Less than 200 years ago the village of Greatstone did not exist. As recent as 1816 the land on which the present village now stands was no more than just part of the seabed in Romney Bay, washed over by the tides of the English Channel.
New Romney lay at the inland side of the bay, the north entrance of which was marked Little Stone and the south entrance Great Stone. See 1816 Ordnance Survey map below right.
Greatstone did not exist; just part of the seabed
Greatstone 'uncovered' by the sea
The Old Jolly Fisherman pub built
Greatstone predominently sand dunes
Sound Mirrors built
Maddieson's Holiday Camp built
RH&D Greatstone Dunes station opened
Plans for the development of Greatstone
Current Jolly Fisherman pub built
Southern Railway Greatstone-on-Sea station opened
The first St Peter's Church built
Shops in Dunes Road built
Current St Peter's Church built
Lifeboat Station in Greatstone established
Southern Railway Greatstone-on-Sea station closed
Gravel Extraction form Greatstone Lakes
Present Lifeboat Station in Greatstone built
RH&D Greatstone Dunes station closed
Greatstone is a recent name taken from a shoreline feature, since eroded by coastal changes, known as the Great Stone. See map right
Great Stone, as it was known in c1800, was just a shingle headland, being the land point that marked the southern entrance to the bay that extended almost as far west as New Romney. The sea had been retreating from New Romney, once a harbour and port, ever since the 13th century.
The same shingle headland existed in 1617. It was the northern extremity of the Dungeness shingle and was known as Stone Point/End. In about pre-1800 shingle moved south from Dymchurch (to the north of Greatstone, south of Hythe) and started to form a barrier to the sea. This was know as Little Stone, which became the viilage of Littlestone.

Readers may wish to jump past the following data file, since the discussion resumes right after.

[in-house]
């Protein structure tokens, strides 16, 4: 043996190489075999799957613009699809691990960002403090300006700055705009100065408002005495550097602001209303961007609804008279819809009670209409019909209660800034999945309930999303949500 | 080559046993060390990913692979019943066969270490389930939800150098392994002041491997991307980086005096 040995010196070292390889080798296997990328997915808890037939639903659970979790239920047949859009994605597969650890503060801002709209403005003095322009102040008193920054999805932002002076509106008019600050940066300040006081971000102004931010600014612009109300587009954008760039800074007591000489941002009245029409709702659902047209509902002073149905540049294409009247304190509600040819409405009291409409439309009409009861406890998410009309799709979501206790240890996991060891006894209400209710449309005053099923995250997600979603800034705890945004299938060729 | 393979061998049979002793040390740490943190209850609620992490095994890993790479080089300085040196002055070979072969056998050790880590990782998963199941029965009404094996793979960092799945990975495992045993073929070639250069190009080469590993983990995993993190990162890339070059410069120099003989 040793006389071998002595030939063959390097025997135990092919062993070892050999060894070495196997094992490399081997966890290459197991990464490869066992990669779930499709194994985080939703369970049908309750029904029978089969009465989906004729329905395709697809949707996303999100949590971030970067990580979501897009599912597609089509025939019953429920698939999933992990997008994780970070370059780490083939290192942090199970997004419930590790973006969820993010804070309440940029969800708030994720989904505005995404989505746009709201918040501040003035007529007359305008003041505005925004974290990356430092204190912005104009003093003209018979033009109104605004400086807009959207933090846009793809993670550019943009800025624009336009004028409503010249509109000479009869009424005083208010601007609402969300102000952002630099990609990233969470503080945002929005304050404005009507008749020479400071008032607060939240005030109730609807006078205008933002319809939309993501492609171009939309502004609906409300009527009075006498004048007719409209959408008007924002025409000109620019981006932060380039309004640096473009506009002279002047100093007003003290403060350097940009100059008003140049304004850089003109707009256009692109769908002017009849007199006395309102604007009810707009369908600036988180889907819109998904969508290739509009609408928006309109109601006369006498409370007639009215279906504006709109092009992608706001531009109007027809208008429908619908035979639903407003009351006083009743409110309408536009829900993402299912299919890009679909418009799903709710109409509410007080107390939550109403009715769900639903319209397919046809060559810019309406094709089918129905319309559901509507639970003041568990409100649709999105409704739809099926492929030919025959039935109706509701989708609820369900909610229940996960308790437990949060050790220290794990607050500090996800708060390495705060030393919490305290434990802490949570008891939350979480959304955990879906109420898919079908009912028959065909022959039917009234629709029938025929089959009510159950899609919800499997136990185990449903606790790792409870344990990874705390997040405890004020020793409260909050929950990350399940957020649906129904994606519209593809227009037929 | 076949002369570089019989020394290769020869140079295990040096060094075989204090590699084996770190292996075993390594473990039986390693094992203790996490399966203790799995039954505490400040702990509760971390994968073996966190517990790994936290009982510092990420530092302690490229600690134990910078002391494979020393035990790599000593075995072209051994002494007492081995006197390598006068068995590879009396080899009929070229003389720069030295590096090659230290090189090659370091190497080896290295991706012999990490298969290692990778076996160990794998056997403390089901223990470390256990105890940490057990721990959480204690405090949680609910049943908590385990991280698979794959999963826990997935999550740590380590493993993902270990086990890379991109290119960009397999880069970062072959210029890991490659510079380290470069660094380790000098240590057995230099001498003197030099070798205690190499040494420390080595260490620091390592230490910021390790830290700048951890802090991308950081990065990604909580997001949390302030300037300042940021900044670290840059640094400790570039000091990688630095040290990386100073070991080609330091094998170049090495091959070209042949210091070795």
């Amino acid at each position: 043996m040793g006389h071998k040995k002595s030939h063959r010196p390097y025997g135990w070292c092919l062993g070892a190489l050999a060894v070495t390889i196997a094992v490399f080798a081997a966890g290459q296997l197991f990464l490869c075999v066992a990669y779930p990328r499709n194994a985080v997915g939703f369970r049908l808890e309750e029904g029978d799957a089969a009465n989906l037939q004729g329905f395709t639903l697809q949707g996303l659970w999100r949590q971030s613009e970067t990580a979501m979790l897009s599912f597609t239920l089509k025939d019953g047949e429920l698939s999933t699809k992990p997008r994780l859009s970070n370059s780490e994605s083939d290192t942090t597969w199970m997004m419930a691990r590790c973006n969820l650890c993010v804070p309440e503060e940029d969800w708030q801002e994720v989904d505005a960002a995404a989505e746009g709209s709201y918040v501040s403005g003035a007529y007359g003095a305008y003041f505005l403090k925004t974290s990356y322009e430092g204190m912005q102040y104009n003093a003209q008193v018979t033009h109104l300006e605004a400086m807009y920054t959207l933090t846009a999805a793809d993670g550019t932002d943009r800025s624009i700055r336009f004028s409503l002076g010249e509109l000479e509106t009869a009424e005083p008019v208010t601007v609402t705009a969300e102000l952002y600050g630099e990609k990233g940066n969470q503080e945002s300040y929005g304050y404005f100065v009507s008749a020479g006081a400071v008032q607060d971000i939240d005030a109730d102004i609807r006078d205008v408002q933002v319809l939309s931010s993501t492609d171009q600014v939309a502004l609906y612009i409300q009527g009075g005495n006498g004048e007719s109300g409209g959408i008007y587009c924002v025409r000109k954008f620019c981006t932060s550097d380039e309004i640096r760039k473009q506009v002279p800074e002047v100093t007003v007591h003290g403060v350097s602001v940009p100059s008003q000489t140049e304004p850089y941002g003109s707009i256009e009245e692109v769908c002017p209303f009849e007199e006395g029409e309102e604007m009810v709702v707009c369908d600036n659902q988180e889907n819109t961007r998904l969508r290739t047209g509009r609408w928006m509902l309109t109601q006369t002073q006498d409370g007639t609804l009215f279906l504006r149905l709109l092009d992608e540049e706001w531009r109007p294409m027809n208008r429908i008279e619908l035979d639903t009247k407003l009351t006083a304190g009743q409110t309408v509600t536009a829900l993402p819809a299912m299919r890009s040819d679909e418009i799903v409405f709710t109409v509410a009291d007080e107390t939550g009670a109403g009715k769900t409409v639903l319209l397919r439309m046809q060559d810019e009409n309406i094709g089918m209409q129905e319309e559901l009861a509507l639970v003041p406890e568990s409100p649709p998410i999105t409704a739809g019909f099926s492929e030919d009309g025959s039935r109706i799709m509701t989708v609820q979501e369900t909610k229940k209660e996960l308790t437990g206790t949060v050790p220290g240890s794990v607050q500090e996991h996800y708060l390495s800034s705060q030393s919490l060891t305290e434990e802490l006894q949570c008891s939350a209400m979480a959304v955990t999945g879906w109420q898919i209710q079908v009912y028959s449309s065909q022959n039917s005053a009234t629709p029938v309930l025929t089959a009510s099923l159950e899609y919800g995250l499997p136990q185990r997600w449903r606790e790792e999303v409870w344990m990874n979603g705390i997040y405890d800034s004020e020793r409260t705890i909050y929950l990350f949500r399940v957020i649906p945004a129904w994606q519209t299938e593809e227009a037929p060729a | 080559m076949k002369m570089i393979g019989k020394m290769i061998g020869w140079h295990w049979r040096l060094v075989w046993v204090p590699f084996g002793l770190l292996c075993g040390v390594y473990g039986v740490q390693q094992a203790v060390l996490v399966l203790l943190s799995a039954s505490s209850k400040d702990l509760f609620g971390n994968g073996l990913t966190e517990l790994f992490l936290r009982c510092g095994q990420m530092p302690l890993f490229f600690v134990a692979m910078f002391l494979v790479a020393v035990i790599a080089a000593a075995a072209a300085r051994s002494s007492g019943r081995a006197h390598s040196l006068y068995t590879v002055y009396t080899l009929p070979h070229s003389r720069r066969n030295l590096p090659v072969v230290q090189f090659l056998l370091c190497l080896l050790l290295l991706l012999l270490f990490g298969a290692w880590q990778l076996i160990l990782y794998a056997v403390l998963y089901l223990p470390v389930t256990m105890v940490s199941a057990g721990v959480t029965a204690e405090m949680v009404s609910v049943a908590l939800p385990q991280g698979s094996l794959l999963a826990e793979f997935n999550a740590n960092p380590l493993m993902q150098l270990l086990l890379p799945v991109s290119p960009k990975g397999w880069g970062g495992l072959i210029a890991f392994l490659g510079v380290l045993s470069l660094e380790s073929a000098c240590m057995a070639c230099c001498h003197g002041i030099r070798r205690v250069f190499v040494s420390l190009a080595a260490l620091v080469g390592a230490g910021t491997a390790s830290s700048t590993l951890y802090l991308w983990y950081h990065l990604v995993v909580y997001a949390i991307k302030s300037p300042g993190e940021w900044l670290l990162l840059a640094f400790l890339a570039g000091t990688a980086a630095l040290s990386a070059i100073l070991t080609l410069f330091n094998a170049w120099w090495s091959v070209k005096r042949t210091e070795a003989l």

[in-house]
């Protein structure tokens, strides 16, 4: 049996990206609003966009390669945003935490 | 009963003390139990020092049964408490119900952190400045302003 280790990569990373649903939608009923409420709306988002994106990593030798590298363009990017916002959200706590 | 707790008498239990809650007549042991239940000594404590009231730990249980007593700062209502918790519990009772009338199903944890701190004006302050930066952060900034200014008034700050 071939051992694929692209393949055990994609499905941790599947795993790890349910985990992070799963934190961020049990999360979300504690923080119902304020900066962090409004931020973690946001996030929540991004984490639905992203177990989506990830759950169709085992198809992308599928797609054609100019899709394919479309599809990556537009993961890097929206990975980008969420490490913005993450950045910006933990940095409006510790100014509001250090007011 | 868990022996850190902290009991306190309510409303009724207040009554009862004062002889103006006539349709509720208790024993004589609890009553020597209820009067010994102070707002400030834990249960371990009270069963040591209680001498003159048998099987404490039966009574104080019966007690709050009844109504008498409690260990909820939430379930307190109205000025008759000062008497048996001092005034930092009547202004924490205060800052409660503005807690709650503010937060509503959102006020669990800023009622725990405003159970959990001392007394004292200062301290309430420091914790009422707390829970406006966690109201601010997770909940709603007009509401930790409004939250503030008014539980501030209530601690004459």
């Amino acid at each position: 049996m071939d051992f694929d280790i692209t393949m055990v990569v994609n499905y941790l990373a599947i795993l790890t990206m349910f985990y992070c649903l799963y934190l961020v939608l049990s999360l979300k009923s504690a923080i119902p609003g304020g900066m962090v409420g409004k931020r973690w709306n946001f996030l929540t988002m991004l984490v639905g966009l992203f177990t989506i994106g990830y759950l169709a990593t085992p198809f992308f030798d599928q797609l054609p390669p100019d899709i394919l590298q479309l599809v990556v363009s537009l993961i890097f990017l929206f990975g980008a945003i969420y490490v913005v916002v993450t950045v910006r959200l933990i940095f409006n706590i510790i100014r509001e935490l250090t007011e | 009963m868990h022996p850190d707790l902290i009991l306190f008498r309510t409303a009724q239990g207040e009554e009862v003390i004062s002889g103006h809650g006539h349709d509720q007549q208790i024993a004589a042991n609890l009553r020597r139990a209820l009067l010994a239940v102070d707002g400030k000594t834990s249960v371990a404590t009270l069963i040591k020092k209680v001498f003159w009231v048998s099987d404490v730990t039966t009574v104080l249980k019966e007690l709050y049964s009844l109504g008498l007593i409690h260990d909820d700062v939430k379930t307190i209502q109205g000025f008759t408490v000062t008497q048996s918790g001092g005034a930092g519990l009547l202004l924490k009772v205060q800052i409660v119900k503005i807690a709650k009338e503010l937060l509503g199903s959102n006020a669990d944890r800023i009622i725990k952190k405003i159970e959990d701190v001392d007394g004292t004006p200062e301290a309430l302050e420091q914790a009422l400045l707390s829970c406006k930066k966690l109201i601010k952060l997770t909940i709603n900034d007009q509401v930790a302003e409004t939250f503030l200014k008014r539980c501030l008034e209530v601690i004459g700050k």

Silt started to build up behind this barrier and in 1839 a wall was built to exclude the sea just to the north of the present Littlestone, which accelerated this silting process. Around 1900 a further sea all was built that resulted in the gap between Greatstone and Littlestone being closed.
This was the beginning of Greatstone. And for shingle read 'stone' as in Greatstone.
Prior to the 1920's there was hardly anything to Greatstone at all. In the 1920's the area was predominantly covered by sand dunes and was known as the Greatstone Dunes Estate. It consisted of just a few properties mainly used as holiday homes.
The area between Dunes Road and Littlestone road ie the northern 'half' of the present Greatstone, was mainly taken up as a golf course, the Greatstone Golf Club. In about 1926 their clubhouse was destroyed by fire which led to the demise of the club in 1931. The dunes at Greatstone led straight to the sea and together with the fine sandy beach and safe bathing made for a popular holiday destination.
Map showing location of Greatstone in 1816
In 1931, given the potential for tourism and related residential population, local Littlestone builder and Cllr Mr C.E.Andrews had architect's plans drawn up to provide sites for over 1,370 residential properties in Greatstone.
You can read more about and see the plans for this development on our page 1931 Plans for Greatstone.
Junction of The Parade, Coast Drive and Dunes Road in the 1920s
The old boating lake in Coast Drive in 1974.
The lake was in front of where the Varne Boat Club and Lifeboat Station are today